How to take a food product idea from your kitchen table to the supermarket shelf

You might make a mean strawberry jam, but it’s a big leap to start producing it for consumers.

By Martin Kelleher MD, SuperValu

THE IRISH FOOD sector is booming, with indigenous food and drink products enjoying global acclaim.

A central part of Ireland’s food success story are the small producers who are bringing innovative, world-class products to market.

While it’s true that there has never been a better time to start a food business, it’s also very easy to make mistakes that could put your company on the back foot.

To help aspiring food entrepreneurs, here are some important tips that we have gleaned through our ‘Food Academy’ programme, which is run in conjunction with Bord Bia and the Local Enterprise Offices:

1. Do your research

To begin with, it’s vital that you do thorough research. You might make some amazing strawberry jam and sell it in your local food market, but it’s a big leap to start producing it on a bigger scale for a supermarket.

Before you make any major investment, you should find out what the competition is like. Someone else could already be making a very similar product, which could make it difficult for you to establish a successful company.

As part of this process, it’s important to gauge how comparable products are performing, where they are listed as well as the overall performance of the sector. Taking the time to learn about your competition and doing taste tests with potential customers are great ways of gauging what sort of demand there could be for your product.

Apart from turnover and growth, make sure that you identify wider trends and developments as part of your research. For example, in the energy bar segment, is there a move towards sugar-free products?

Many of the participants in Food Academy have been successful in developing healthy food products that are in line with consumer demand.

2. Stand out from the crowd

Once you have conducted research, define your product’s unique selling points – in other words, what sets it apart from other products and what is its unique appeal? Ask yourself: why would a consumer buy it ahead of a competitor’s product?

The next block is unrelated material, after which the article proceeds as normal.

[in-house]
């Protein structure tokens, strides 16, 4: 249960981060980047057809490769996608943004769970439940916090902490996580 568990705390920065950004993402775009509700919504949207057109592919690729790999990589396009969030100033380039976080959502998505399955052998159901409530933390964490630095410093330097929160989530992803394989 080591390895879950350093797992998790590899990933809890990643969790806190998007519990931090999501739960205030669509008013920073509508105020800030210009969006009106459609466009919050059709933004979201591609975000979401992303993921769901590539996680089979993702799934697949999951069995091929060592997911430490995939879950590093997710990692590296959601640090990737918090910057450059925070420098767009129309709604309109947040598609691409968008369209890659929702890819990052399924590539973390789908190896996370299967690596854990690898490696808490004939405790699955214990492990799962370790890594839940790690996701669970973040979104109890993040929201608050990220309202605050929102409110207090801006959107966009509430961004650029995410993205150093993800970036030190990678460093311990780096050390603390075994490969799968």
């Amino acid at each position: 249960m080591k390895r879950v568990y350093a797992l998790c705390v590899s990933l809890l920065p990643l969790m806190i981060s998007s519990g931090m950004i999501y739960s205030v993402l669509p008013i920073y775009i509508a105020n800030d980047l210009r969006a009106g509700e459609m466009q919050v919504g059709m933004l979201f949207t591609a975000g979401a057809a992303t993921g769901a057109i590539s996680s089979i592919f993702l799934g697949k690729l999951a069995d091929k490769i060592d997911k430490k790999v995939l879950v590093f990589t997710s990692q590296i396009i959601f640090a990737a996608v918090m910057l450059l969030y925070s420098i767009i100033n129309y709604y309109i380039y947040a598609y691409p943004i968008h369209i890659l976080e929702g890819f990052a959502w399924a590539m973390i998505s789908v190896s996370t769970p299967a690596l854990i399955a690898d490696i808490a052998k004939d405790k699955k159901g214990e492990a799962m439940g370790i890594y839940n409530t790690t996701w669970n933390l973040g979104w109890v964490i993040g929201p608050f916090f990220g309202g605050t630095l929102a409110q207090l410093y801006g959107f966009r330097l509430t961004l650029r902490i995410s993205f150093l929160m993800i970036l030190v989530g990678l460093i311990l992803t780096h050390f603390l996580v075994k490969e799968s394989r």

When developing a product, you should not simply look to make an Irish version of an existing successful brand and hope that people buy it because consumers prefer Irish food.

With supermarkets stocking thousands of products, you need to develop something that stands out, whether it’s the personal story of the people behind the product or innovative packaging design.

It’s also not enough to develop a fantastic product: you must shout from the rooftops to make sure people know about it. Thanks to social media, platforms like Twitter and Facebook have made it easier than ever to connect with your potential customers.

It’s a crowded space though, so you need to make sure that you have a compelling strategy in place to ensure that people pay attention to your brand.

3. Make sure that the price is right

You could spend a lot of time and effort developing a product only to find that a competitor offers the same thing for a euro cheaper. That’s not to say that the producer with the lowest price is the most successful, but you need to have a clear proposition in terms of what price you will set for your product. If it’s a luxury item, then you need to position it accordingly.

One of the biggest challenges for any company is sales: invest too much at an early stage, your company may struggle until sales reach a sustainable level.

Financial projections will allow you to determine whether you can realistically bring your product to market and turn it into a viable business. After all your overheads are paid, will the business be profitable – and will you be able to make a living from it?

4. Learn from the experts

There are a variety of State supports available for aspiring food entrepreneurs. For example, Bord Bia and the Local Enterprise Offices recently launched the Food Starter Programme, aimed at attracting more Irish food start-ups to the market.

The Food Academy programme gives emerging food producers the opportunity to start small by getting a listing with one SuperValu store before gradually expanding.

One of the companies that benefited from Food Academy’s support is Absolute Nutrition. Founded by Joanne and Joe Davy in 2014, it started off with Joanne making healthy treats at home for friends and family. Joanne’s passion combined with support from Food Academy mean that Absolute Nutrition grew within a few months from a hobby into a successful business.

It’s a great time to start a food business and there is an appetite at home and abroad for innovative Irish products. However, it is an intensely competitive market.

To make it a success, you’ll need to do your homework, develop a product that stands out and use the supports available to emerging food producers.

Martin Kelleher is the managing director of SuperValu.

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